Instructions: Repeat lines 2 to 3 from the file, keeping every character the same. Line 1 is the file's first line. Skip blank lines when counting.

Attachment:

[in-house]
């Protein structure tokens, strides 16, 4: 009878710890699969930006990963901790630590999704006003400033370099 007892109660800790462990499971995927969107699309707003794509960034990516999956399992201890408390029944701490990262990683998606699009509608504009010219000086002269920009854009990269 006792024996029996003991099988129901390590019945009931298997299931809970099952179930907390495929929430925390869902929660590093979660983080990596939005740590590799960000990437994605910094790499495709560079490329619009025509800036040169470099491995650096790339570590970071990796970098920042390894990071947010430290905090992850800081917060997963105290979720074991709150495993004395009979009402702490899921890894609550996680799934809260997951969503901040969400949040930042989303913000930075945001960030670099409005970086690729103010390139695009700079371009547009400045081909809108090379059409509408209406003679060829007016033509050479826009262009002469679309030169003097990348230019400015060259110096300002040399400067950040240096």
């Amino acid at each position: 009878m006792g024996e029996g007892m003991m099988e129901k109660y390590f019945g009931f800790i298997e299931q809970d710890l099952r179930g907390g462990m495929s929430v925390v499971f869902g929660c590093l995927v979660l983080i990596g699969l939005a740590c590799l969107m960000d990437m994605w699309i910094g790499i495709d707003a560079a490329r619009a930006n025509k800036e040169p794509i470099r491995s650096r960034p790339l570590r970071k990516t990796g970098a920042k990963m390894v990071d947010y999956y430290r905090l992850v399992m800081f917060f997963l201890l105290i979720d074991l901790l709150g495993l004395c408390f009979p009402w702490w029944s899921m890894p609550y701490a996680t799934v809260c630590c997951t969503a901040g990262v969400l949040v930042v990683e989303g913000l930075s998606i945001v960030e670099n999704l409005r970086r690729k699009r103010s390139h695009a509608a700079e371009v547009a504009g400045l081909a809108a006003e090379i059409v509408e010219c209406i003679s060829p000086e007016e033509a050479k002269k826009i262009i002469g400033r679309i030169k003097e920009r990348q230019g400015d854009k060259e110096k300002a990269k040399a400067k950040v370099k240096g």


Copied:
């Protein structure tokens, strides 16, 4: 009878710890699969930006990963901790630590999704006003400033370099 007892109660800790462990499971995927969107699309707003794509960034990516999956399992201890408390029944701490990262990683998606699009509608504009010219000086002269920009854009990269 006792024996029996003991099988129901390590019945009931298997299931809970099952179930907390495929929430925390869902929660590093979660983080990596939005740590590799960000990437994605910094790499495709560079490329619009025509800036040169470099491995650096790339570590970071990796970098920042390894990071947010430290905090992850800081917060997963105290979720074991709150495993004395009979009402702490899921890894609550996680799934809260997951969503901040969400949040930042989303913000930075945001960030670099409005970086690729103010390139695009700079371009547009400045081909809108090379059409509408209406003679060829007016033509050479826009262009002469679309030169003097990348230019400015060259110096300002040399400067950040240096």
């Amino acid at each position: 009878m006792g024996e029996g007892m003991m099988e129901k109660y390590f019945g009931f800790i298997e299931q809970d710890l099952r179930g907390g462990m495929s929430v925390v499971f869902g929660c590093l995927v979660l983080i990596g699969l939005a740590c590799l969107m960000d990437m994605w699309i910094g790499i495709d707003a560079a490329r619009a930006n025509k800036e040169p794509i470099r491995s650096r960034p790339l570590r970071k990516t990796g970098a920042k990963m390894v990071d947010y999956y430290r905090l992850v399992m800081f917060f997963l201890l105290i979720d074991l901790l709150g495993l004395c408390f009979p009402w702490w029944s899921m890894p609550y701490a996680t799934v809260c630590c997951t969503a901040g990262v969400l949040v930042v990683e989303g913000l930075s998606i945001v960030e670099n999704l409005r970086r690729k699009r103010s390139h695009a509608a700079e371009v547009a504009g400045l081909a809108a006003e090379i059409v509408e010219c209406i003679s060829p000086e007016e033509a050479k002269k826009i262009i002469g400033r679309i030169k003097e920009r990348q230019g400015d854009k060259e110096k300002a990269k040399a400067k950040v370099k240096g």